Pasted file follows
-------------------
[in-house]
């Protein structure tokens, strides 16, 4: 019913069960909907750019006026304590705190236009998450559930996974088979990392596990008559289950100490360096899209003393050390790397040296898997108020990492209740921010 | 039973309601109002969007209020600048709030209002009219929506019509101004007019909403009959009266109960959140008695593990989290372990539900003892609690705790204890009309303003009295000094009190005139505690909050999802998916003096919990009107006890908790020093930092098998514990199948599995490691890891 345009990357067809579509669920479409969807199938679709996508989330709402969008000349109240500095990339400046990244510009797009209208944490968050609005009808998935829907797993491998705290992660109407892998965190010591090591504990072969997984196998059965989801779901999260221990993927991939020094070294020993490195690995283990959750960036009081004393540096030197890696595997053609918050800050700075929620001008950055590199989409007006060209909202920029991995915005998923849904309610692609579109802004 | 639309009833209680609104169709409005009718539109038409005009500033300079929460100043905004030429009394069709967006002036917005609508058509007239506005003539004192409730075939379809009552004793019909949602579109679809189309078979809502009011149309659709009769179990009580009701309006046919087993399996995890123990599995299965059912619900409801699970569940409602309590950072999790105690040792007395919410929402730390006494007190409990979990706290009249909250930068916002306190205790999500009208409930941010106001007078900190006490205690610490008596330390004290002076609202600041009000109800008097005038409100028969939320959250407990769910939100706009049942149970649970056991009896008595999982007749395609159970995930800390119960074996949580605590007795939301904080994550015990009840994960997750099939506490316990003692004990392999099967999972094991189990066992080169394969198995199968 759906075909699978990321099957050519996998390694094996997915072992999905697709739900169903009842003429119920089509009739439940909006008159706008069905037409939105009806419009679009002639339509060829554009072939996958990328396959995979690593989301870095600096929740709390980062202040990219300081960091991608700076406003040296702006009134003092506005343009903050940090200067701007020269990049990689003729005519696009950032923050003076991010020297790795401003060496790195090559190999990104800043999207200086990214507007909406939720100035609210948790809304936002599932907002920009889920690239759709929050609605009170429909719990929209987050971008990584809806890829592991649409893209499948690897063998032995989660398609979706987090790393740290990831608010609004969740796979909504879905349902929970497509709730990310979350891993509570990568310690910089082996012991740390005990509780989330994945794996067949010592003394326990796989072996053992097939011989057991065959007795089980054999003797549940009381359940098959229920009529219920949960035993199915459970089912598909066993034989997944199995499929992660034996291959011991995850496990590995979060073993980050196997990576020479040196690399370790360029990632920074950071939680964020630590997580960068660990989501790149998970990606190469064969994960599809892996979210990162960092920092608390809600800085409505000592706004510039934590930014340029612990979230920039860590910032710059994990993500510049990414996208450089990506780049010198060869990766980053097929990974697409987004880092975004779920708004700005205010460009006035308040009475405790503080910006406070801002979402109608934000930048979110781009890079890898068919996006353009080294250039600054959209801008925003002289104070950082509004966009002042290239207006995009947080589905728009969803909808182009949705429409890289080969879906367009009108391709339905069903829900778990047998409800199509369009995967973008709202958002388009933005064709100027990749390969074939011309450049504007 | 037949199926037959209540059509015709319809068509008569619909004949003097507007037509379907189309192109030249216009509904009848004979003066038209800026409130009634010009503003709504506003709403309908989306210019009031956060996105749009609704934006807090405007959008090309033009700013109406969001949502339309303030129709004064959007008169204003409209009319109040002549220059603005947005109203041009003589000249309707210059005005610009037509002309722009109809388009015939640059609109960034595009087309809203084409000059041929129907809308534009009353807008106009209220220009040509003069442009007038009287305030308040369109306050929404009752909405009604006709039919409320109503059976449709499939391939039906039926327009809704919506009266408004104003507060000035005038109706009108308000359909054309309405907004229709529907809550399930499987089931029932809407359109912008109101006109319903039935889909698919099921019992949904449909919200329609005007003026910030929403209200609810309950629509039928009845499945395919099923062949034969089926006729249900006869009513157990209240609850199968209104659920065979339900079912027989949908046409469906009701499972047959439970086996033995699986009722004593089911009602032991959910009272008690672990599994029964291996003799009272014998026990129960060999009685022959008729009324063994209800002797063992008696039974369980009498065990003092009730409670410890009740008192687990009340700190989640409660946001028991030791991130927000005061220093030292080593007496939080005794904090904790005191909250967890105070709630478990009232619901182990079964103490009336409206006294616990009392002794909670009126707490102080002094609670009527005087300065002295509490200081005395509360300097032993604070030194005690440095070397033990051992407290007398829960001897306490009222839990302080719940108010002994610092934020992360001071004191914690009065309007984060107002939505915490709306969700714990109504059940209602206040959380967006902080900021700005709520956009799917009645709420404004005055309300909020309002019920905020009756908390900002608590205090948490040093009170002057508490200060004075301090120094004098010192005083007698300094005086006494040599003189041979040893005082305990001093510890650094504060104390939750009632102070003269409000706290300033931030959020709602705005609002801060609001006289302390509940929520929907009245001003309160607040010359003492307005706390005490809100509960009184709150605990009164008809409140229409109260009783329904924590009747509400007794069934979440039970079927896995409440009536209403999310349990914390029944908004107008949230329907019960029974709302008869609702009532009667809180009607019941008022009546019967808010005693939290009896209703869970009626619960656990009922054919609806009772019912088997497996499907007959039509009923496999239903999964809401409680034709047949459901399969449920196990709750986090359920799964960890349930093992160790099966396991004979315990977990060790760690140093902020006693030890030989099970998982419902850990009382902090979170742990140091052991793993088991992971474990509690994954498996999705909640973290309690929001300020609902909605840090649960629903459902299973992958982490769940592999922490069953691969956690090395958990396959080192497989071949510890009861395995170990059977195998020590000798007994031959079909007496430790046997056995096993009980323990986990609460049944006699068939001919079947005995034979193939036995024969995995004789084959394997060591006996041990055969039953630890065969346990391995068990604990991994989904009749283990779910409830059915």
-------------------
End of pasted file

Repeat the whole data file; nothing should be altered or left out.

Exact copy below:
[in-house]
């Protein structure tokens, strides 16, 4: 019913069960909907750019006026304590705190236009998450559930996974088979990392596990008559289950100490360096899209003393050390790397040296898997108020990492209740921010 | 039973309601109002969007209020600048709030209002009219929506019509101004007019909403009959009266109960959140008695593990989290372990539900003892609690705790204890009309303003009295000094009190005139505690909050999802998916003096919990009107006890908790020093930092098998514990199948599995490691890891 345009990357067809579509669920479409969807199938679709996508989330709402969008000349109240500095990339400046990244510009797009209208944490968050609005009808998935829907797993491998705290992660109407892998965190010591090591504990072969997984196998059965989801779901999260221990993927991939020094070294020993490195690995283990959750960036009081004393540096030197890696595997053609918050800050700075929620001008950055590199989409007006060209909202920029991995915005998923849904309610692609579109802004 | 639309009833209680609104169709409005009718539109038409005009500033300079929460100043905004030429009394069709967006002036917005609508058509007239506005003539004192409730075939379809009552004793019909949602579109679809189309078979809502009011149309659709009769179990009580009701309006046919087993399996995890123990599995299965059912619900409801699970569940409602309590950072999790105690040792007395919410929402730390006494007190409990979990706290009249909250930068916002306190205790999500009208409930941010106001007078900190006490205690610490008596330390004290002076609202600041009000109800008097005038409100028969939320959250407990769910939100706009049942149970649970056991009896008595999982007749395609159970995930800390119960074996949580605590007795939301904080994550015990009840994960997750099939506490316990003692004990392999099967999972094991189990066992080169394969198995199968 759906075909699978990321099957050519996998390694094996997915072992999905697709739900169903009842003429119920089509009739439940909006008159706008069905037409939105009806419009679009002639339509060829554009072939996958990328396959995979690593989301870095600096929740709390980062202040990219300081960091991608700076406003040296702006009134003092506005343009903050940090200067701007020269990049990689003729005519696009950032923050003076991010020297790795401003060496790195090559190999990104800043999207200086990214507007909406939720100035609210948790809304936002599932907002920009889920690239759709929050609605009170429909719990929209987050971008990584809806890829592991649409893209499948690897063998032995989660398609979706987090790393740290990831608010609004969740796979909504879905349902929970497509709730990310979350891993509570990568310690910089082996012991740390005990509780989330994945794996067949010592003394326990796989072996053992097939011989057991065959007795089980054999003797549940009381359940098959229920009529219920949960035993199915459970089912598909066993034989997944199995499929992660034996291959011991995850496990590995979060073993980050196997990576020479040196690399370790360029990632920074950071939680964020630590997580960068660990989501790149998970990606190469064969994960599809892996979210990162960092920092608390809600800085409505000592706004510039934590930014340029612990979230920039860590910032710059994990993500510049990414996208450089990506780049010198060869990766980053097929990974697409987004880092975004779920708004700005205010460009006035308040009475405790503080910006406070801002979402109608934000930048979110781009890079890898068919996006353009080294250039600054959209801008925003002289104070950082509004966009002042290239207006995009947080589905728009969803909808182009949705429409890289080969879906367009009108391709339905069903829900778990047998409800199509369009995967973008709202958002388009933005064709100027990749390969074939011309450049504007 | 037949199926037959209540059509015709319809068509008569619909004949003097507007037509379907189309192109030249216009509904009848004979003066038209800026409130009634010009503003709504506003709403309908989306210019009031956060996105749009609704934006807090405007959008090309033009700013109406969001949502339309303030129709004064959007008169204003409209009319109040002549220059603005947005109203041009003589000249309707210059005005610009037509002309722009109809388009015939640059609109960034595009087309809203084409000059041929129907809308534009009353807008106009209220220009040509003069442009007038009287305030308040369109306050929404009752909405009604006709039919409320109503059976449709499939391939039906039926327009809704919506009266408004104003507060000035005038109706009108308000359909054309309405907004229709529907809550399930499987089931029932809407359109912008109101006109319903039935889909698919099921019992949904449909919200329609005007003026910030929403209200609810309950629509039928009845499945395919099923062949034969089926006729249900006869009513157990209240609850199968209104659920065979339900079912027989949908046409469906009701499972047959439970086996033995699986009722004593089911009602032991959910009272008690672990599994029964291996003799009272014998026990129960060999009685022959008729009324063994209800002797063992008696039974369980009498065990003092009730409670410890009740008192687990009340700190989640409660946001028991030791991130927000005061220093030292080593007496939080005794904090904790005191909250967890105070709630478990009232619901182990079964103490009336409206006294616990009392002794909670009126707490102080002094609670009527005087300065002295509490200081005395509360300097032993604070030194005690440095070397033990051992407290007398829960001897306490009222839990302080719940108010002994610092934020992360001071004191914690009065309007984060107002939505915490709306969700714990109504059940209602206040959380967006902080900021700005709520956009799917009645709420404004005055309300909020309002019920905020009756908390900002608590205090948490040093009170002057508490200060004075301090120094004098010192005083007698300094005086006494040599003189041979040893005082305990001093510890650094504060104390939750009632102070003269409000706290300033931030959020709602705005609002801060609001006289302390509940929520929907009245001003309160607040010359003492307005706390005490809100509960009184709150605990009164008809409140229409109260009783329904924590009747509400007794069934979440039970079927896995409440009536209403999310349990914390029944908004107008949230329907019960029974709302008869609702009532009667809180009607019941008022009546019967808010005693939290009896209703869970009626619960656990009922054919609806009772019912088997497996499907007959039509009923496999239903999964809401409680034709047949459901399969449920196990709750986090359920799964960890349930093992160790099966396991004979315990977990060790760690140093902020006693030890030989099970998982419902850990009382902090979170742990140091052991793993088991992971474990509690994954498996999705909640973290309690929001300020609902909605840090649960629903459902299973992958982490769940592999922490069953691969956690090395958990396959080192497989071949510890009861395995170990059977195998020590000798007994031959079909007496430790046997056995096993009980323990986990609460049944006699068939001919079947005995034979193939036995024969995995004789084959394997060591006996041990055969039953630890065969346990391995068990604990991994989904009749283990779910409830059915």